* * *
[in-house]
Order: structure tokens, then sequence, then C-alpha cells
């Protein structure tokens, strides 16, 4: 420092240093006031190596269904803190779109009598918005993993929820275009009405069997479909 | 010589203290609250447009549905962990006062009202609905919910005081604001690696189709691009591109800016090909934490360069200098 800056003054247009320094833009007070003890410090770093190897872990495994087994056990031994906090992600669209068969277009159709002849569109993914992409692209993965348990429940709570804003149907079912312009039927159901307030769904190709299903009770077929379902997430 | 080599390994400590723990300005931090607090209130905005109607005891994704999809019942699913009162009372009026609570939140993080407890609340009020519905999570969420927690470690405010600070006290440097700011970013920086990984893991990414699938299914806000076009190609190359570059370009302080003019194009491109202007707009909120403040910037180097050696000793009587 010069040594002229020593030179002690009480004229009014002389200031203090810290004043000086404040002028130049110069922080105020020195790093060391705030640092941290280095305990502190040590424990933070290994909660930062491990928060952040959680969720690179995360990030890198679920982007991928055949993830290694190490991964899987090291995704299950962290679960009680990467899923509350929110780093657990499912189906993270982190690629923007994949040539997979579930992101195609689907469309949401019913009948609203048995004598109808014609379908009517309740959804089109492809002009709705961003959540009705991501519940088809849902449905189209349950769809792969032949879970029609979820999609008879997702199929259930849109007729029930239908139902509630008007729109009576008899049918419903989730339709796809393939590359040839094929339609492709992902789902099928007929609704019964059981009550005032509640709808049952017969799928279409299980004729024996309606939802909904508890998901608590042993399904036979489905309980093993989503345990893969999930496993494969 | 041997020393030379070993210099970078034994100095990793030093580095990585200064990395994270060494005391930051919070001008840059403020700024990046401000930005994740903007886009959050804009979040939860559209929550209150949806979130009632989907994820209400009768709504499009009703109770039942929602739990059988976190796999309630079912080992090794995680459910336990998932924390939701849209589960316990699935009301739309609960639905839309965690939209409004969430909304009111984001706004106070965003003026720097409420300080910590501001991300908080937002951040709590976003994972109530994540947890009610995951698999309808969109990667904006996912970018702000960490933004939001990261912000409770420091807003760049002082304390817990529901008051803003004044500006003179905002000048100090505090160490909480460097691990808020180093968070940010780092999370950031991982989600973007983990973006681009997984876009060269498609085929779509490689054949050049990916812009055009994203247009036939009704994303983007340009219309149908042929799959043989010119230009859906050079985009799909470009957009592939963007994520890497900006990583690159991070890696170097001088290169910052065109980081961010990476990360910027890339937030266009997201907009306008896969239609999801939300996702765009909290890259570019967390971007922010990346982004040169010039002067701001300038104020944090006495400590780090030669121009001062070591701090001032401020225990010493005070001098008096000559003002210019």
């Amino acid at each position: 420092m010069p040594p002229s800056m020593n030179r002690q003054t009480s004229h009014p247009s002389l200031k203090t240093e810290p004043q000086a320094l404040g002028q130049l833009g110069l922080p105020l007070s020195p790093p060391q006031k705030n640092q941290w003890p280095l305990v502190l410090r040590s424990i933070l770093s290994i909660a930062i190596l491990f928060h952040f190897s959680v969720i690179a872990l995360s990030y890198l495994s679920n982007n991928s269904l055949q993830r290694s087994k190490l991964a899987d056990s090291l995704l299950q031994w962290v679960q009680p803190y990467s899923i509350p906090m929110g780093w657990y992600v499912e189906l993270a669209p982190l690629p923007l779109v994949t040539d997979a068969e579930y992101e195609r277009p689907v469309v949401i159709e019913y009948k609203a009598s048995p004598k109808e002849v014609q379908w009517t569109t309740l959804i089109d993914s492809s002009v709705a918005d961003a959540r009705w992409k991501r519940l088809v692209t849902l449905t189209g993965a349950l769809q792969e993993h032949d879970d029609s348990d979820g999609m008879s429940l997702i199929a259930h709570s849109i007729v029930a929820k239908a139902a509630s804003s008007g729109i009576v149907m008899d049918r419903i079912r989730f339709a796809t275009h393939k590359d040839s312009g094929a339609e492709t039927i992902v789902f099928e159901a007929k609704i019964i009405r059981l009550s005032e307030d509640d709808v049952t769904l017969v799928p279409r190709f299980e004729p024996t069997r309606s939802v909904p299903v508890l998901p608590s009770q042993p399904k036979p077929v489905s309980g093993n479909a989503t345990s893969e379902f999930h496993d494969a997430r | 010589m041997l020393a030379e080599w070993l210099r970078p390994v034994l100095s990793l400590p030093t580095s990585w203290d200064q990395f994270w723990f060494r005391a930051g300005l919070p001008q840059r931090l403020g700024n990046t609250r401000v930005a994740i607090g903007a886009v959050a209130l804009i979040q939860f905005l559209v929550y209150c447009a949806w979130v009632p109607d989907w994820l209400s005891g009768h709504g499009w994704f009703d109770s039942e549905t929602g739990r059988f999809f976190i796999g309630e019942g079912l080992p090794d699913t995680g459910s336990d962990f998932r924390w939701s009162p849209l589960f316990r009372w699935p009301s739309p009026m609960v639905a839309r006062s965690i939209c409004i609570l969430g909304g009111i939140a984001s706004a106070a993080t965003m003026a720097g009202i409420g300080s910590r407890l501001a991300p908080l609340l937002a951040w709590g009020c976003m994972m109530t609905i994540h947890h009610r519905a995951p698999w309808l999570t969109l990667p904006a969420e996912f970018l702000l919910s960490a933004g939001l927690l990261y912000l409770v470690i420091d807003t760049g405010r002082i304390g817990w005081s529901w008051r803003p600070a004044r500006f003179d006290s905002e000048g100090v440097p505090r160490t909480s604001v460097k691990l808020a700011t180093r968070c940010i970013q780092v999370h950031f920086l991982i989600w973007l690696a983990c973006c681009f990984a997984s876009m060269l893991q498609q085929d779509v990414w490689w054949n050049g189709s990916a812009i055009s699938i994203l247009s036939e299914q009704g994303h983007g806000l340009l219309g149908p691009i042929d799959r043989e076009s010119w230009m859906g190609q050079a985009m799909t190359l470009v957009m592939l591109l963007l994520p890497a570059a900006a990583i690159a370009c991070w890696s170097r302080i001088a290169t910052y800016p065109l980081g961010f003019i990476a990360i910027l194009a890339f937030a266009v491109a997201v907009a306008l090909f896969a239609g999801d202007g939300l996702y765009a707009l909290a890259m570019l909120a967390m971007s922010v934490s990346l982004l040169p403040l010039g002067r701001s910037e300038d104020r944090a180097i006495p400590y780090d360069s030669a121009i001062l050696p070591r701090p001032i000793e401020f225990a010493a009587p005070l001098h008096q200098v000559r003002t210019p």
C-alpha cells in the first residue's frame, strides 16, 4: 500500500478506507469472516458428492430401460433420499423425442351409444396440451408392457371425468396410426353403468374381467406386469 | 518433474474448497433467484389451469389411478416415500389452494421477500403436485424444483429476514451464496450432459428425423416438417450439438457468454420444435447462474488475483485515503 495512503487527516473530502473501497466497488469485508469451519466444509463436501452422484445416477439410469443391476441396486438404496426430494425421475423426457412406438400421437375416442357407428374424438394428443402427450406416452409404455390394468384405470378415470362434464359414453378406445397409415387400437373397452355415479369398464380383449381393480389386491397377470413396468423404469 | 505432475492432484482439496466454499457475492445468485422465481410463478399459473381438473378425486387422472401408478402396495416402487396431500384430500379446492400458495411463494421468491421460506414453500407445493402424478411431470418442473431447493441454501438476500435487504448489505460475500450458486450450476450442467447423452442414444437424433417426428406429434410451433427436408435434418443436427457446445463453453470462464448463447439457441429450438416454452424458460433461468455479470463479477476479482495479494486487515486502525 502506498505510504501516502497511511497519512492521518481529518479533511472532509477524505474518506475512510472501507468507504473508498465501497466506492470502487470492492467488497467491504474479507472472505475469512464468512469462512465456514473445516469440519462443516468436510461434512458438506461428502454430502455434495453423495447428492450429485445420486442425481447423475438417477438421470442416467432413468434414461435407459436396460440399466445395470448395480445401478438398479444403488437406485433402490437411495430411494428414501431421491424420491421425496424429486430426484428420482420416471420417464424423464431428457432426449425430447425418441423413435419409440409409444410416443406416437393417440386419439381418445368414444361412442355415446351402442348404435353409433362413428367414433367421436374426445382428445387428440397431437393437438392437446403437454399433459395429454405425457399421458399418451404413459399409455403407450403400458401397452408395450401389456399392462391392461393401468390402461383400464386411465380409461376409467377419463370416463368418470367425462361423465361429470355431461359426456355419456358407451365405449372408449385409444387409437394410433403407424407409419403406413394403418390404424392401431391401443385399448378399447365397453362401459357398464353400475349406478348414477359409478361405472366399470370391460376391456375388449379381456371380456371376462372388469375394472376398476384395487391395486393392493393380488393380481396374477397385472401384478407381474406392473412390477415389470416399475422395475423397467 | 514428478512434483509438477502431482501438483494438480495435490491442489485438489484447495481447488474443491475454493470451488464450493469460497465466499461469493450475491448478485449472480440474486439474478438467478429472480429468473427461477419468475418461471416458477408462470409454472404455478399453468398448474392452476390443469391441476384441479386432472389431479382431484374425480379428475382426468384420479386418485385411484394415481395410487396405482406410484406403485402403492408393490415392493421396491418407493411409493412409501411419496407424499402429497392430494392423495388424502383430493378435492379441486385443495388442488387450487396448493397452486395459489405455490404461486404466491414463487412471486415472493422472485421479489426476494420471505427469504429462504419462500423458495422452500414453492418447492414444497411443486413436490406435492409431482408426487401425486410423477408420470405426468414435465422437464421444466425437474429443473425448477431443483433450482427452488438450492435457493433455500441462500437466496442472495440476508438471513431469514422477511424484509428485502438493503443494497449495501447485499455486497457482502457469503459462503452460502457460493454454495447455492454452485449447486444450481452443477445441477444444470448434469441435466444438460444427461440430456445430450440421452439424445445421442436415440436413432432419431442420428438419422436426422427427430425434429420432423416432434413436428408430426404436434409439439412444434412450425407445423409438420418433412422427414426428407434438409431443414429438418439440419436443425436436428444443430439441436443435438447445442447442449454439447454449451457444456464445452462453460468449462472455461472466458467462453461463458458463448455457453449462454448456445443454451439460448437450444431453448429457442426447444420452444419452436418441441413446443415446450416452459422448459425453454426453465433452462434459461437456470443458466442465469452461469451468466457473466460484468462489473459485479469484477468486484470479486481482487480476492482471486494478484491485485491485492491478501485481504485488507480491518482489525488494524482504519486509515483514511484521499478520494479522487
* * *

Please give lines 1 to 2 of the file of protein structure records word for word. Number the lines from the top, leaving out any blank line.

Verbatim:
[in-house]
Order: structure tokens, then sequence, then C-alpha cells